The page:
Just read an awesome article on Gamasutra (I <3 them) on Creating the Illusion of Accomplishment by David Rosen.
What was most awesome about it was how matter of fact it was about the issue of creating a sense of accomplishment in games. Of course that’s what games are about. In fact, it’s about parodying accomplishments in games (and about how that’s STILL satisfying).
What’s really breathtaking about this is how BAD we are at this in learning (e-Learning or ILT). We’ve got this lovely pre-programmed need for people to accomplish things (see the SEED magazine article “Why We Haven’t Met Any Aliens” or Nytimes “Hijacking the Brain with a Nickel Slot Machine” for explanations of why we are hard-wired this way), and WE DON’T DO ANYTHING WITH IT.
Anyway, instructional designers focus so much on Learning Objectives (I always think of a working knowledge of Bloom’s Taxomy as the secret handshake of Instructional Design), but even if we have good learning objectives, I’m not sure we are using them right for design.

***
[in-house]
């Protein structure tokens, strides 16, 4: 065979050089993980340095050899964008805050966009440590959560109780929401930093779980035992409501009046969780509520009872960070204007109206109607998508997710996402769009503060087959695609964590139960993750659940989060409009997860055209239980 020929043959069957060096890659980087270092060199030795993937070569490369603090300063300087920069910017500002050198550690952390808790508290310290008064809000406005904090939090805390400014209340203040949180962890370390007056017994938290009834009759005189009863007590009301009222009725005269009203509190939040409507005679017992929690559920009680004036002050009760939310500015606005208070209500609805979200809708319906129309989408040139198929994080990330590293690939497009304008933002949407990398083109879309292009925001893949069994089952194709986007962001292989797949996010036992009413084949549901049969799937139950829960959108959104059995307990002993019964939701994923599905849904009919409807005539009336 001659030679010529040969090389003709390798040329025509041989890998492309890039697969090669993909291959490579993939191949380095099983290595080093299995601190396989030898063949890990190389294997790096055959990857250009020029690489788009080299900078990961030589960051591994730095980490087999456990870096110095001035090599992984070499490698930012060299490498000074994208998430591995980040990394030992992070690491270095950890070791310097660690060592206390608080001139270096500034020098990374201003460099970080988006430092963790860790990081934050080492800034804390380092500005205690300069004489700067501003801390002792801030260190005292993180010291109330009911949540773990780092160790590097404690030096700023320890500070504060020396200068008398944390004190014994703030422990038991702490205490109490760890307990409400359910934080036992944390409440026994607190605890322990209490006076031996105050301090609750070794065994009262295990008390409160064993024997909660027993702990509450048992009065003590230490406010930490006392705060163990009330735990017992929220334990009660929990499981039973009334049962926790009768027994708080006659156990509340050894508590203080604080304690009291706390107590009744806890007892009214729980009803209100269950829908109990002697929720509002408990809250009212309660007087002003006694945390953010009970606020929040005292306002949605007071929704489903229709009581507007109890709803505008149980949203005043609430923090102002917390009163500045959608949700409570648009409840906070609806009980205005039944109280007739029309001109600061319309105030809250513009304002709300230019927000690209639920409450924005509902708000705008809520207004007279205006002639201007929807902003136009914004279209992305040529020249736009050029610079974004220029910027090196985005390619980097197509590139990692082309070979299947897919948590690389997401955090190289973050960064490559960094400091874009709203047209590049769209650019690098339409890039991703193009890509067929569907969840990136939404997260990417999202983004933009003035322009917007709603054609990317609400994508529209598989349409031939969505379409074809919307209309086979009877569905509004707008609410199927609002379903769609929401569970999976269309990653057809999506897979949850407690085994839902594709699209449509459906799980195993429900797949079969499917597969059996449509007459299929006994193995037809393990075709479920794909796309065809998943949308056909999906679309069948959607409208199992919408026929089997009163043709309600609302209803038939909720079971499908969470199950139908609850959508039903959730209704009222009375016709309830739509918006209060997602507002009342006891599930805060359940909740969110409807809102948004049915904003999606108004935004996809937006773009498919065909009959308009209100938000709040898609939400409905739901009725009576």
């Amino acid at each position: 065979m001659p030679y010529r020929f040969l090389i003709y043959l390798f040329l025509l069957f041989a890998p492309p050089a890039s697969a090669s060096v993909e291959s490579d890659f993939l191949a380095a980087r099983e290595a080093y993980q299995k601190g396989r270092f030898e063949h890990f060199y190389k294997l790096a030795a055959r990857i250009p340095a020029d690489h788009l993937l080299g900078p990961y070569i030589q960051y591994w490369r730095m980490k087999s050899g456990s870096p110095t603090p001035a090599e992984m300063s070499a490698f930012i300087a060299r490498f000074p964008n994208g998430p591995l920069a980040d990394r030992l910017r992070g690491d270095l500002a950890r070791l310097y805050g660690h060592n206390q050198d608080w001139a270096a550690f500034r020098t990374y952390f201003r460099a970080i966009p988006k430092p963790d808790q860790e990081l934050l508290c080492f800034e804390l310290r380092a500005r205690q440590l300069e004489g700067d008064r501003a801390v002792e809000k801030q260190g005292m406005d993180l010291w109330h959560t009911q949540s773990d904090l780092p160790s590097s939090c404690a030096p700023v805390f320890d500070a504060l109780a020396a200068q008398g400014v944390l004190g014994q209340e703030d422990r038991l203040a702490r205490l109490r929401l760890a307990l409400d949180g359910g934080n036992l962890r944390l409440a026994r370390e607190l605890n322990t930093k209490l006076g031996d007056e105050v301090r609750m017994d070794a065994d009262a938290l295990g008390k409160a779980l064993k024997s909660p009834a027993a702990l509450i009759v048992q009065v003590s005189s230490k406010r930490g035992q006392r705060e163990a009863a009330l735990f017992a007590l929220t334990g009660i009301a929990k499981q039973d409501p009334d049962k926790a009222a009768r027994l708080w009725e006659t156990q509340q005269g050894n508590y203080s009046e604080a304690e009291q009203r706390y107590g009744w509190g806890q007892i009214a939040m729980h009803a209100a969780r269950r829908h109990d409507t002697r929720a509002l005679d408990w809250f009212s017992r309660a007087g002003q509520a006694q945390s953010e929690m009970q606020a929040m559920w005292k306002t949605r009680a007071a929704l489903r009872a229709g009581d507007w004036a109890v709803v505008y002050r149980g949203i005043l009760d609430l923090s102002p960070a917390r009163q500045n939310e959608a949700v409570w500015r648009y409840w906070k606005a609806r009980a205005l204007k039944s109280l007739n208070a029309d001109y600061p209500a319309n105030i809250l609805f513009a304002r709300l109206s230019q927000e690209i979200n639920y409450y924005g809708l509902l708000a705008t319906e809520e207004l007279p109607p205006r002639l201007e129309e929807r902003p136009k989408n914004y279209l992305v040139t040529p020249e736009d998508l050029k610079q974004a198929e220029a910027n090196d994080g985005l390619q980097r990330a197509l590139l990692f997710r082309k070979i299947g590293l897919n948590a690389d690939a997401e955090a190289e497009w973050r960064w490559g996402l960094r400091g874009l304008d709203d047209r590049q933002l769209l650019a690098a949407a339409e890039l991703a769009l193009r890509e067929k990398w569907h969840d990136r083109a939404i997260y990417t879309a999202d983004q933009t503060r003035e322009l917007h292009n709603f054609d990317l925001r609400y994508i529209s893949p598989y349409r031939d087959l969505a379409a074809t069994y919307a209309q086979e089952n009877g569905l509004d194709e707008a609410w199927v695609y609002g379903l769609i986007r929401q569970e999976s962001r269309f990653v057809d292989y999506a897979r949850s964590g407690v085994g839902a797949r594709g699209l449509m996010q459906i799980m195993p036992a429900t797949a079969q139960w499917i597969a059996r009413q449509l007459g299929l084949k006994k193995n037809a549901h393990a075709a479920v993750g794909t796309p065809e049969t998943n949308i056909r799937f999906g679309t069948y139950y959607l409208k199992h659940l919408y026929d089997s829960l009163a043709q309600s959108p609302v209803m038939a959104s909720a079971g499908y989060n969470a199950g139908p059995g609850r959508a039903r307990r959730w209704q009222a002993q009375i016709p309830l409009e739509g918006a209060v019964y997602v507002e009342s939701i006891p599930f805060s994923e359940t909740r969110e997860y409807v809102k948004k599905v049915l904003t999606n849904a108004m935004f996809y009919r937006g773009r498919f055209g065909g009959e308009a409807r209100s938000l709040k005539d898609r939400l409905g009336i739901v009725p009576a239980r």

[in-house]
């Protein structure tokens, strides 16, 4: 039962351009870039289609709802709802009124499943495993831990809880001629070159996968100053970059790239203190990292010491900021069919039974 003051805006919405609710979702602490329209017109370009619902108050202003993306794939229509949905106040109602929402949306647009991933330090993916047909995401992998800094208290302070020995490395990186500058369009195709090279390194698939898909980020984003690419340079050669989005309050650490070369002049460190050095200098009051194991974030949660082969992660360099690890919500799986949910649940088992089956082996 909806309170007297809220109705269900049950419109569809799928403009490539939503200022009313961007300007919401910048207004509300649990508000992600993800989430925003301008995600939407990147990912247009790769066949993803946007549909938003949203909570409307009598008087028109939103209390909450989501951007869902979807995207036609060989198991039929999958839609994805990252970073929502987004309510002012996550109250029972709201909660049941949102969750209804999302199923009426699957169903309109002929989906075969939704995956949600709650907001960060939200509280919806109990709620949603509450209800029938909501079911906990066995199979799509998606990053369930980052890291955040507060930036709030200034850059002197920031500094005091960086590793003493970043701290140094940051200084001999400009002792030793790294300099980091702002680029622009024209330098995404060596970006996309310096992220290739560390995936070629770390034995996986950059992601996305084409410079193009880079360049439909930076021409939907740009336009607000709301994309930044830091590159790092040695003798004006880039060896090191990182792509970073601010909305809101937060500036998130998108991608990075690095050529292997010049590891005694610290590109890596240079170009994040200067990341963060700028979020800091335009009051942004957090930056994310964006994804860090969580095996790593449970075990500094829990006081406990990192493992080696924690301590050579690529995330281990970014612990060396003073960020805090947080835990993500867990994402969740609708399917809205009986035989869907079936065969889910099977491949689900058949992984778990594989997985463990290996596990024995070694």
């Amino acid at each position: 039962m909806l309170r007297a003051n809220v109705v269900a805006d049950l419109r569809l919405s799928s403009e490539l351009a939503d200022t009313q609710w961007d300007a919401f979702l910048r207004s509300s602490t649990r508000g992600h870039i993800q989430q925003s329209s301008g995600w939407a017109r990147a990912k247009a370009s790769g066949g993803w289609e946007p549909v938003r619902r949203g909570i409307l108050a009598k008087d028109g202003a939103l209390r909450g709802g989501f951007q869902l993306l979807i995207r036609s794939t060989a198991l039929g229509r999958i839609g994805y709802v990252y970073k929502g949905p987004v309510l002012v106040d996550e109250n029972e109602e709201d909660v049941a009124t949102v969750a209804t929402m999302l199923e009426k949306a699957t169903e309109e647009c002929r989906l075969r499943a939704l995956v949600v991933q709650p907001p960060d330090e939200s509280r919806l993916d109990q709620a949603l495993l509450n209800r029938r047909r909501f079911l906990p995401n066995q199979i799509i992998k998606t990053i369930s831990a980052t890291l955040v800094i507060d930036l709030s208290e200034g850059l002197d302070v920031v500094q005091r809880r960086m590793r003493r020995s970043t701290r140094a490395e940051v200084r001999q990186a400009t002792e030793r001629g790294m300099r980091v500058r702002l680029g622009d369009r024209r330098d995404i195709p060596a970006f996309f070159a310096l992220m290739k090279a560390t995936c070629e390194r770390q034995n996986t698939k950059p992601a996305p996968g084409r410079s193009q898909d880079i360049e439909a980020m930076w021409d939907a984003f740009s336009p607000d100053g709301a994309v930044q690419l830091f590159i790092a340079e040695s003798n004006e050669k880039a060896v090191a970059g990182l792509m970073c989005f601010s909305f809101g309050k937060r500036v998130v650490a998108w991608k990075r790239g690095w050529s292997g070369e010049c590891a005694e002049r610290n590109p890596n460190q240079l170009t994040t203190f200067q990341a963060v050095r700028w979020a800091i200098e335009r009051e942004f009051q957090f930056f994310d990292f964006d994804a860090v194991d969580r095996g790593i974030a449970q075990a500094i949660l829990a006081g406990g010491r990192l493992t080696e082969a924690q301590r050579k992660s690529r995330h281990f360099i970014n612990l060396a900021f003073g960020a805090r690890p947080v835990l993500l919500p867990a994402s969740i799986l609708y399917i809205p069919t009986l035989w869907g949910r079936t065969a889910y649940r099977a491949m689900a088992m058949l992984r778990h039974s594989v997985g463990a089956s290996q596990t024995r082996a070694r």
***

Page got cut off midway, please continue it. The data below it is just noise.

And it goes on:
It seems to me that if we have good learning objectives (and that’s a big assumption – see Will Thalheimer’s approach for a way to write better objectives), that we should ask two design questions:
1) How is the learner going accomplish those objectives in the learning itself?
2) How is the learner going to accomplish real tasks/goals with those learning objectives both in the learning, and in the real world?
How different would instructional design be if the starting point was learner accomplishment?